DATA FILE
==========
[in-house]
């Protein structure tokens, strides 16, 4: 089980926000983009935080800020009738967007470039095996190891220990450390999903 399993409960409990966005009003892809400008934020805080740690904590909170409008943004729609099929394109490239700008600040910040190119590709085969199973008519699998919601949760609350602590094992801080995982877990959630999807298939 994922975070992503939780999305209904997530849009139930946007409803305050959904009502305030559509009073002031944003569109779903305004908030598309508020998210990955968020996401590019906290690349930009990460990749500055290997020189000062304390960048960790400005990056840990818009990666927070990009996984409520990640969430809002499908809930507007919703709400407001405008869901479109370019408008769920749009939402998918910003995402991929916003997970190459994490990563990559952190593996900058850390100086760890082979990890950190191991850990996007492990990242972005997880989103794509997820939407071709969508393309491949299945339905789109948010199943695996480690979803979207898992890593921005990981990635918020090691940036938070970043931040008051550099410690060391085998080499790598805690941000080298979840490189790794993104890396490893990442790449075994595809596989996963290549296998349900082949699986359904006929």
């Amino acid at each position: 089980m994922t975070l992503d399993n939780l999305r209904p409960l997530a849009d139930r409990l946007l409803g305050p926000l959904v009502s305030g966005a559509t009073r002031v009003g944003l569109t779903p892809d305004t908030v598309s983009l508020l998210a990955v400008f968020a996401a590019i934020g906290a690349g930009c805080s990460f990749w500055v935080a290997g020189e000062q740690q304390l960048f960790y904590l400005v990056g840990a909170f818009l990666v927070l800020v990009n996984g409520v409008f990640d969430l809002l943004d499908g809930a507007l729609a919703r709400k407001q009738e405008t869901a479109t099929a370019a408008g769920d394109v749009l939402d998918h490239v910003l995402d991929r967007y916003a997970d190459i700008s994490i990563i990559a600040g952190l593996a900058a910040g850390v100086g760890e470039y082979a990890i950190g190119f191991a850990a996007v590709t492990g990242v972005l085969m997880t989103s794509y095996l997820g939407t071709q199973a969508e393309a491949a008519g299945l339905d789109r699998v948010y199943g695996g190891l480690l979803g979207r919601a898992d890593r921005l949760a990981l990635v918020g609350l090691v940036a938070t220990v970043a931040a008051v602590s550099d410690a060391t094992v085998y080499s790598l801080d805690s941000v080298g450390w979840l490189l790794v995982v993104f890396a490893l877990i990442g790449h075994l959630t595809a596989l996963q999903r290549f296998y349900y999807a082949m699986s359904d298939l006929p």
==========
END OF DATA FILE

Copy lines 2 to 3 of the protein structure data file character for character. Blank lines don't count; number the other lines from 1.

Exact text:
């Protein structure tokens, strides 16, 4: 089980926000983009935080800020009738967007470039095996190891220990450390999903 399993409960409990966005009003892809400008934020805080740690904590909170409008943004729609099929394109490239700008600040910040190119590709085969199973008519699998919601949760609350602590094992801080995982877990959630999807298939 994922975070992503939780999305209904997530849009139930946007409803305050959904009502305030559509009073002031944003569109779903305004908030598309508020998210990955968020996401590019906290690349930009990460990749500055290997020189000062304390960048960790400005990056840990818009990666927070990009996984409520990640969430809002499908809930507007919703709400407001405008869901479109370019408008769920749009939402998918910003995402991929916003997970190459994490990563990559952190593996900058850390100086760890082979990890950190191991850990996007492990990242972005997880989103794509997820939407071709969508393309491949299945339905789109948010199943695996480690979803979207898992890593921005990981990635918020090691940036938070970043931040008051550099410690060391085998080499790598805690941000080298979840490189790794993104890396490893990442790449075994595809596989996963290549296998349900082949699986359904006929």
């Amino acid at each position: 089980m994922t975070l992503d399993n939780l999305r209904p409960l997530a849009d139930r409990l946007l409803g305050p926000l959904v009502s305030g966005a559509t009073r002031v009003g944003l569109t779903p892809d305004t908030v598309s983009l508020l998210a990955v400008f968020a996401a590019i934020g906290a690349g930009c805080s990460f990749w500055v935080a290997g020189e000062q740690q304390l960048f960790y904590l400005v990056g840990a909170f818009l990666v927070l800020v990009n996984g409520v409008f990640d969430l809002l943004d499908g809930a507007l729609a919703r709400k407001q009738e405008t869901a479109t099929a370019a408008g769920d394109v749009l939402d998918h490239v910003l995402d991929r967007y916003a997970d190459i700008s994490i990563i990559a600040g952190l593996a900058a910040g850390v100086g760890e470039y082979a990890i950190g190119f191991a850990a996007v590709t492990g990242v972005l085969m997880t989103s794509y095996l997820g939407t071709q199973a969508e393309a491949a008519g299945l339905d789109r699998v948010y199943g695996g190891l480690l979803g979207r919601a898992d890593r921005l949760a990981l990635v918020g609350l090691v940036a938070t220990v970043a931040a008051v602590s550099d410690a060391t094992v085998y080499s790598l801080d805690s941000v080298g450390w979840l490189l790794v995982v993104f890396a490893l877990i990442g790449h075994l959630t595809a596989l996963q999903r290549f296998y349900y999807a082949m699986s359904d298939l006929p």